“Two swallows perching on a wooden beam, a male and female lightly dancing…” – this is an enchanting verse from “A Song for the Swallows”, composed by Tang dynasty poet Bai Juyi. This poem celebrates the greatness of parental nurturing, and even elementary school pupils easily recite this catchy phrase. The poem vividly depicts the challenges of parenthood through the portrayal of the swallows nurturing their young. Although the poet uses the imagery of two swallows raising their young to depict the selfless dedication of parents to their children, he displays a keen understanding of how swallows raise their offspring in his description. Let us now delve deeper into the poem’s contents from a biological perspective.
Night and day four nestlings grow, persistent begging calls for food
Research indicates that as the number of nestlings in a swallow's nest increases, the average body weight of the nestlings decreases. This highlights the inherent need for competition among the nestlings within the same nest to secure their share of food resources. The most direct way for them to compete for parental feeding is through their persistent begging calls for food. Interestingly, researchers have discovered that young swallows adapt their begging calls to the intensity of their hunger. They exhibit remarkable changes such as emitting higher-pitched calls and prolonging their vocalizations.
Due to the physical limitations of the nestlings, the ability to produce extended high-pitched calls serves as an indication of their robust growth. Swallow-parents instinctively allocate their precious food resources to the healthier offspring, so nestlings with higher-pitched calls tend to attract parental feeding. It's no wonder there are “persistent begging calls for food”!
Fresh worms are hard to catch, hungry mouths are left unsatiated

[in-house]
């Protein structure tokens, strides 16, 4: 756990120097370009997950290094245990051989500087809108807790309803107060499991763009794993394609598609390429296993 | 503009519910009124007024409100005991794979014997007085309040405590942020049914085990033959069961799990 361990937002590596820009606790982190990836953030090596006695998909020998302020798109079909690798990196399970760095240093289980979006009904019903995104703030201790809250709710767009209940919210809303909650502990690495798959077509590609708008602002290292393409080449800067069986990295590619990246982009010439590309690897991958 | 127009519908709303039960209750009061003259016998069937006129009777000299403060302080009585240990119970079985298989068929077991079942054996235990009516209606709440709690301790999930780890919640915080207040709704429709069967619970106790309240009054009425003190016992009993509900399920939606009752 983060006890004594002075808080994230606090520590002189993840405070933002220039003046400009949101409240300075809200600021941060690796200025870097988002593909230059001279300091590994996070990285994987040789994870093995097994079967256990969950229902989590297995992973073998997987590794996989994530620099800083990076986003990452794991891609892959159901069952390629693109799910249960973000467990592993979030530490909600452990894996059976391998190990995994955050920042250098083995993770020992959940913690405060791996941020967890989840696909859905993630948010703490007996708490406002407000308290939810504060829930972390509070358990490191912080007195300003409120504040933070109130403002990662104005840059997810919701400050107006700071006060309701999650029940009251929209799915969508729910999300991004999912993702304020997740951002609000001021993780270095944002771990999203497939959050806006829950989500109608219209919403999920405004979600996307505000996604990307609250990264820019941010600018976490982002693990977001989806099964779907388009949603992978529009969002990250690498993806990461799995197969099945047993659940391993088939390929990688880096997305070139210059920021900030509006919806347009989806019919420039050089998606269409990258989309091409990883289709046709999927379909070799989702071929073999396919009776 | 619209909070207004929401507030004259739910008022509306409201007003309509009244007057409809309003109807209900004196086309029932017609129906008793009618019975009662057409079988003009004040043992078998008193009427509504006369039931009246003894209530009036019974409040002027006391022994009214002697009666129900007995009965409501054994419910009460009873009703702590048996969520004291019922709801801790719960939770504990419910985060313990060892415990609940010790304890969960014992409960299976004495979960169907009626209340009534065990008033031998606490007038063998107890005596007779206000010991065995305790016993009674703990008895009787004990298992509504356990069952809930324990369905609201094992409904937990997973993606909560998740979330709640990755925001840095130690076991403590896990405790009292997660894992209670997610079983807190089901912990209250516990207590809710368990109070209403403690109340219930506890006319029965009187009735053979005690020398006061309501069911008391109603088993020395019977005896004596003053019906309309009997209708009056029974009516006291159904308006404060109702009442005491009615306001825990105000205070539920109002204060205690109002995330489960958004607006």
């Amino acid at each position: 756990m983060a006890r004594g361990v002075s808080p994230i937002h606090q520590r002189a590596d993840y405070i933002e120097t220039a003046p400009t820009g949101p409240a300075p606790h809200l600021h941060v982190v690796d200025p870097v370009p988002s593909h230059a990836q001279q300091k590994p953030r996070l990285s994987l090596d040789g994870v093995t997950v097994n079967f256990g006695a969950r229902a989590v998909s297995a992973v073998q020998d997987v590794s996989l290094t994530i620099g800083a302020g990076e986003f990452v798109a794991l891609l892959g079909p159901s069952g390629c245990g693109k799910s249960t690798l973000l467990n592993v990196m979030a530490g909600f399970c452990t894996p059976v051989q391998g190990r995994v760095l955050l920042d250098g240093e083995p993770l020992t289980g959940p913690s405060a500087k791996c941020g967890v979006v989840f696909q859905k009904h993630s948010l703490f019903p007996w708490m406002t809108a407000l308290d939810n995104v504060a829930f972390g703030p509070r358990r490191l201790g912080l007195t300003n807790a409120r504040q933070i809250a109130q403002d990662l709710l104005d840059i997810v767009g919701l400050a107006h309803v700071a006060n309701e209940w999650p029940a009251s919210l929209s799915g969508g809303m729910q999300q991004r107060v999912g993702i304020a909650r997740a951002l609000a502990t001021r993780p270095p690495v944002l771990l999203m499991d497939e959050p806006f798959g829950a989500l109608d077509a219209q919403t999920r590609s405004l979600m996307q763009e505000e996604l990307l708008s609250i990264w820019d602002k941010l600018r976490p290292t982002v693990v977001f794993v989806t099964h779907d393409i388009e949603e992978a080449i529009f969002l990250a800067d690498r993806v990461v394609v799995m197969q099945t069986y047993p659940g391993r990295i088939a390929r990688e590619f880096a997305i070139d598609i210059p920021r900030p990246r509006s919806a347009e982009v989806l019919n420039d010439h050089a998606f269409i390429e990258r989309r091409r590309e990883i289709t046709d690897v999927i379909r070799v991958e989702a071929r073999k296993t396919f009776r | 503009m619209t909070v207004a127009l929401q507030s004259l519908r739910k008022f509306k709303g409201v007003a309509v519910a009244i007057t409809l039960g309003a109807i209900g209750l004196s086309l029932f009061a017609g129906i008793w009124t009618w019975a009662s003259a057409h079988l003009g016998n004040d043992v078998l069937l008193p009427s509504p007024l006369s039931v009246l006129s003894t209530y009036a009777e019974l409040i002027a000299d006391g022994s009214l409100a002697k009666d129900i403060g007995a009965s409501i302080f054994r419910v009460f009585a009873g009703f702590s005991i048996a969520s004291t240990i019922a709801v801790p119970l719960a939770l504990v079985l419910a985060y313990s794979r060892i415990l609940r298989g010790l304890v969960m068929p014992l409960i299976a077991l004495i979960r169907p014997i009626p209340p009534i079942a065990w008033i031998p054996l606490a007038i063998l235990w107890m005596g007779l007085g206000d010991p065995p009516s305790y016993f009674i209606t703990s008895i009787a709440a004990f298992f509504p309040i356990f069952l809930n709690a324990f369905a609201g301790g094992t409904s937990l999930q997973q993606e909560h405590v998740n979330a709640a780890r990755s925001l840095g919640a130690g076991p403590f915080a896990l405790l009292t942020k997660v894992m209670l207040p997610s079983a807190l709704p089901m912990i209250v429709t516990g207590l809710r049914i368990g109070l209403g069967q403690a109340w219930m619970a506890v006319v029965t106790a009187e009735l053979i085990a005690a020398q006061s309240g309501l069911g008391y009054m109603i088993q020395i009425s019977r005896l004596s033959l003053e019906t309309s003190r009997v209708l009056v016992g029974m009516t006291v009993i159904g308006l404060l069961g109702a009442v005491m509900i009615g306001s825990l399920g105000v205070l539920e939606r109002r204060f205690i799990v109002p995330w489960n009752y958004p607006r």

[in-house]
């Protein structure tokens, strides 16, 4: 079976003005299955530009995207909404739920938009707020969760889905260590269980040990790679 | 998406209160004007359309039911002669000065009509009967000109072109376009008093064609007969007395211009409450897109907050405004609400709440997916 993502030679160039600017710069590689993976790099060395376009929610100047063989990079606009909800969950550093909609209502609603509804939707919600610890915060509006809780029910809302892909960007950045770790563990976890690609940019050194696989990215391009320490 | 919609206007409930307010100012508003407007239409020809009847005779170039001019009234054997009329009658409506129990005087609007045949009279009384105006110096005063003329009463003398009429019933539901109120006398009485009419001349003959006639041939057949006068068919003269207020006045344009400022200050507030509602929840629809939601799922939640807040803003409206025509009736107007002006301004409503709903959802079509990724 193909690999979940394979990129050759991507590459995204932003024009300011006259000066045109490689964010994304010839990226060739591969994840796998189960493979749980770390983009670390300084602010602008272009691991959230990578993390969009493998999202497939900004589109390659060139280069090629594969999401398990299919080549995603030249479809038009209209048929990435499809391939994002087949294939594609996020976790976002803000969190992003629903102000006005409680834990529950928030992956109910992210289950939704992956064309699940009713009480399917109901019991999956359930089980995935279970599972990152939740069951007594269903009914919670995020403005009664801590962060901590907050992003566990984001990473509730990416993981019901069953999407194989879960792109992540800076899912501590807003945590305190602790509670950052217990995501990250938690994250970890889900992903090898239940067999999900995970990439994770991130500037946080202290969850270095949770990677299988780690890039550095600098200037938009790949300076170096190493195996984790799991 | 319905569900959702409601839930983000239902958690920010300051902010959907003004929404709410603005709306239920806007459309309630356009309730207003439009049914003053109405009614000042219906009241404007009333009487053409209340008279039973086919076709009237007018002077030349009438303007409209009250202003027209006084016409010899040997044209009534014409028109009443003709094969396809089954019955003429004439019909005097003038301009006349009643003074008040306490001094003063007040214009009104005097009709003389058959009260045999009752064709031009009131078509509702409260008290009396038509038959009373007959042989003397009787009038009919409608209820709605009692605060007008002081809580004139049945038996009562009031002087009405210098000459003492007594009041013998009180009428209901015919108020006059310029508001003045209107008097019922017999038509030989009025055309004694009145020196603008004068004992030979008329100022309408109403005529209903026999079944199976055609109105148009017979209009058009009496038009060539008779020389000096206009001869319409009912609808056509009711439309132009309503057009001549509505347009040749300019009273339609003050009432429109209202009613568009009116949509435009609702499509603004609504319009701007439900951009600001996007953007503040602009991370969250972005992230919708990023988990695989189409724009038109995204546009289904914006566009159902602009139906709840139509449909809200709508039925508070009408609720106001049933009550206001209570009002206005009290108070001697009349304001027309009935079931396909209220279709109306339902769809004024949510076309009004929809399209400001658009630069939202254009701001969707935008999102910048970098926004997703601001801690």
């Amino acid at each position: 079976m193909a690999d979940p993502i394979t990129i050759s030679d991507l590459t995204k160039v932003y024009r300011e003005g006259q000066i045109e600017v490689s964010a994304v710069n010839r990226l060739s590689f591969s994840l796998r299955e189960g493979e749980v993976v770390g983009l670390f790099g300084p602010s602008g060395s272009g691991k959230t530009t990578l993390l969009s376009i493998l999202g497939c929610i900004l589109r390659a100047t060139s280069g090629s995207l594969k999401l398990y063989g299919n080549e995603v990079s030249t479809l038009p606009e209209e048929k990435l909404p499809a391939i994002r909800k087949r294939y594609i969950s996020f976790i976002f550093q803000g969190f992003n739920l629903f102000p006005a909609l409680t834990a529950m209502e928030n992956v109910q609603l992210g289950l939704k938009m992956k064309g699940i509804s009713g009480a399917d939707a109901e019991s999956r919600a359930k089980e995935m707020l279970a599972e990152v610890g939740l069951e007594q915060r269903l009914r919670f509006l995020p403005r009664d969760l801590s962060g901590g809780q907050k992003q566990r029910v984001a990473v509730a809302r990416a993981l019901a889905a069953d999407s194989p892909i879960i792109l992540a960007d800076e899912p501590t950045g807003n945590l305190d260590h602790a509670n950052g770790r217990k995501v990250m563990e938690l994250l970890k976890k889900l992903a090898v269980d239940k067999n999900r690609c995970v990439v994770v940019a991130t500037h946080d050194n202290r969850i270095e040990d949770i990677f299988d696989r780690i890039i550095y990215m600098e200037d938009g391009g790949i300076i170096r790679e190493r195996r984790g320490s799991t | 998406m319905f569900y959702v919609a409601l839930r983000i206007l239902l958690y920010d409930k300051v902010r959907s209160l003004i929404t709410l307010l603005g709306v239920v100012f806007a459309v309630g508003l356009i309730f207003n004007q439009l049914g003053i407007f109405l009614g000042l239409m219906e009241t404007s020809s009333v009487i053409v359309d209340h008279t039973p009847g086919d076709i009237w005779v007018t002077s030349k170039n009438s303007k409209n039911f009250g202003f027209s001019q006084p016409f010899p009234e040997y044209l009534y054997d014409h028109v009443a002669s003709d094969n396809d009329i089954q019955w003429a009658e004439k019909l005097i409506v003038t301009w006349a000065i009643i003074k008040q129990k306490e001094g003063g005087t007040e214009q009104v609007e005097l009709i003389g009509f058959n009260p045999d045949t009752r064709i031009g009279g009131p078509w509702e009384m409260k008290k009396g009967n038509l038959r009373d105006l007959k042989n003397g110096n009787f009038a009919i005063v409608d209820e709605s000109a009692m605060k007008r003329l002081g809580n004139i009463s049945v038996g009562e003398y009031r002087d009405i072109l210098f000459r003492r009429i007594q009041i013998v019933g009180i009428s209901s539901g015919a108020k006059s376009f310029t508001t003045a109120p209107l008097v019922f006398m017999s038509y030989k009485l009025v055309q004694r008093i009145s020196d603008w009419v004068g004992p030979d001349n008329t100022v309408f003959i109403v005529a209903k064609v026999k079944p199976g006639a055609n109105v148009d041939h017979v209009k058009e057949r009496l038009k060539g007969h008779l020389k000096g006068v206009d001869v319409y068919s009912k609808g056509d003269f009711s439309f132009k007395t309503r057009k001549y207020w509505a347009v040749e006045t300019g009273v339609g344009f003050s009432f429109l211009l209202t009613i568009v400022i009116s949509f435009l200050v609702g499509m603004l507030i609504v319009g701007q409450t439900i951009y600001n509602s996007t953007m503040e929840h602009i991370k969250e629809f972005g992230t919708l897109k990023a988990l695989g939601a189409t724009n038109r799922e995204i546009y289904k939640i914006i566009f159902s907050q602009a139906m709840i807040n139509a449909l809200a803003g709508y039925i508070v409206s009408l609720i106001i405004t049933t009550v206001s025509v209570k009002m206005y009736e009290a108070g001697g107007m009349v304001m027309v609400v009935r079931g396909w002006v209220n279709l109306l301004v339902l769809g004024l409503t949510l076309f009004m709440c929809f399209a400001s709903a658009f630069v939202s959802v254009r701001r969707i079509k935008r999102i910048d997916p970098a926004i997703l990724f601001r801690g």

The “mouth” of the young swallow is its beak. One remarkable feature of the beak is the vibrant soft tissue that surrounds the edges of the gape flange. This visual enhancement makes it more conspicuous, enticing parental feeding. It proves especially effective in dimly lit environments.
Further research indicates that swallow-parents have a tendency to allocate food to nestlings with brighter gape flanges. Researchers speculate that during the early stages of nestling growth, the brightness of the gape flange increases in proportion to the intake of carotenoids. Higher levels of carotenoids reflect stronger immunity of the nestlings. As a result, swallow-parents prefer feeding offspring with enhanced immune capabilities to increase survival rate. So, opening their “hungry mouths” wide is the nestlings’ way of showing their parents how healthy they are!
In a flash flying in and out, in fear of hunger within the nest
How arduous is the parental task of raising young swallows? In a study conducted with a swallow nest housing four nestlings, researchers meticulously documented the feeding frequency of the parents throughout a day. The results revealed a remarkable dedication. The swallow-parents tirelessly shuttled back and forth from dawn until dusk, continuously providing sustenance to their offspring. Their relentless efforts covered more than 14 hours each day.
The nestlings need more and more energy as they grow, which means the parents need to feed them more frequently. On sunny days, the peak feeding time for swallow-parents occurs between 11 am and noon. This is likely because their primary prey is most active during this period. During this time, the feeding frequency can surpass 40 times per hour, which means that on average, swallow-parents have to complete a hunting and feeding cycle every minute and a half. The poet was not exaggerating in his depiction of “in a flash flying in and out”. The tireless efforts of swallow-parents truly showcase their remarkable dedication!